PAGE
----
A designer with little or no actual content in hand must work with placeholder content, such as lorem ipsum. Designers use this popular text to temporarily fill the gap of missing content and, thus, keep on working. On the downside, lorem ipsum is meaningless. It fails to clarify the relationship between content and design as the site is built, and that can lead to problems.

Website designers can format meaningless placeholder copy however they please. Naturally, they cut or expand it to make the design look perfect. When real content comes into play very late in the process, suddenly nothing seems to fit.

Image of a design using lorem ipsum copy

A grid design filled with lorem ipsum placeholder text. The text in the colored boxes is identical in length, which makes the grid feel balanced and complete.

An example of a design using actual content to determine the best layout

The same grid design with actual content. Varied lengths of content create awkward spacing in the middle panel and throw the colored squares off balance. The much shorter sub-head above the grid makes that space appear incomplete and empty.

A More Efficient Process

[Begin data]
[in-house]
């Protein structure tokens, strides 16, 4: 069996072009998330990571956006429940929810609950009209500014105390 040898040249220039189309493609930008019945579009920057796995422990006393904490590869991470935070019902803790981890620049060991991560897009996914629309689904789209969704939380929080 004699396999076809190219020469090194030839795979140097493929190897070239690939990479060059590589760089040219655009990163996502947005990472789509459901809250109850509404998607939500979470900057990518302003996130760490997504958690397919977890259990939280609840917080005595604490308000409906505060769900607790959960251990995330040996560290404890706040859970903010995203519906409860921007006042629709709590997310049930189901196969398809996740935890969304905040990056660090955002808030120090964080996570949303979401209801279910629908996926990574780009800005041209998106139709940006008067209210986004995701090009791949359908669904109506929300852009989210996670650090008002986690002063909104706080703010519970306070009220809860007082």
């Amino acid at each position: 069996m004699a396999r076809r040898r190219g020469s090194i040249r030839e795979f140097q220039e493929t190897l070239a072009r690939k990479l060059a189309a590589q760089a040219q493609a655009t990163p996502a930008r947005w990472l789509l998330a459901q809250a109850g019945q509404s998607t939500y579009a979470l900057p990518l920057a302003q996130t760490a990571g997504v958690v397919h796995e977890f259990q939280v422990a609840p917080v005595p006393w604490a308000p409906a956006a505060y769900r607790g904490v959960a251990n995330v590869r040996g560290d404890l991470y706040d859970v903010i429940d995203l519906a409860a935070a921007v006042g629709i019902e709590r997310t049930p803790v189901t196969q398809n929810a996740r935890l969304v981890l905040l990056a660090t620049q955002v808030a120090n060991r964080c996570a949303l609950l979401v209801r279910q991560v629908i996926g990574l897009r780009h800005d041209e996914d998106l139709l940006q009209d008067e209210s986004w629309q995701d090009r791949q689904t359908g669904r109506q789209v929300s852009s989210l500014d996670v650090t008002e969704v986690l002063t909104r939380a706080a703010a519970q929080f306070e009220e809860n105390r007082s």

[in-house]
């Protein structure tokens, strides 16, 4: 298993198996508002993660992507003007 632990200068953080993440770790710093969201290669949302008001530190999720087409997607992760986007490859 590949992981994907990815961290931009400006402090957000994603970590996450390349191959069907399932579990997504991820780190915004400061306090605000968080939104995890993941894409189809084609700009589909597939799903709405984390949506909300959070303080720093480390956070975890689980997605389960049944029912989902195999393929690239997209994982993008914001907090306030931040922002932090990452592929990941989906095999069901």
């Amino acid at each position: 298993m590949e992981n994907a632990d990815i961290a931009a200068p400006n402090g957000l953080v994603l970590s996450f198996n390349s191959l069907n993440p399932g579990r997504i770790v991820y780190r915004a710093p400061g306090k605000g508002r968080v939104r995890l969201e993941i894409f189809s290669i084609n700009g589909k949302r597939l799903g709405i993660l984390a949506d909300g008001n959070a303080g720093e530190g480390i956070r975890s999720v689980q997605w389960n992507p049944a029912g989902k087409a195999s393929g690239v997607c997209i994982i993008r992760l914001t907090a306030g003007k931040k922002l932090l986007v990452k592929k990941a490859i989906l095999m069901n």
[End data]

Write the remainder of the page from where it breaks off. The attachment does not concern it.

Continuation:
Pre-written content prevents misunderstandings that can lead to surprises in page layouts or design. It heads off the expense and time of design adjustments to accommodate content that doesn’t fit within the constraints of the template. These updates may be small, but they can add up. Again, they can take you off message if you end up degrading carefully crafted copy to make it fit a box in a template. The alternative – altering or scrapping design elements – also costs time and money.

Stronger Design

Pre-established content generally leads to better-looking websites. The content tells designers where they need to create flexibility – because, say, content and/or media change frequently – and where they can be more strict with the design.  

An example of a two-column layout on a website

An example of a simple two-column layout. But what happens with only one card? With three cards? How will these changes affect the design? How should the design adapt?

An example of a single card design used on a website

In the single-card adaptation, the card widens slightly and centers below the heading. The two-column layout would have left the right-hand column as an empty, awkward white space. Users could reasonably conclude that something is broken or missing from the website.

Content that is locked in or not likely to change allows web designers more creative breadth. They don’t need to worry about designing for variation; instead, they can focus on beauty, visual messaging, and brand enhancement.

An example of a website design element showing seven content sections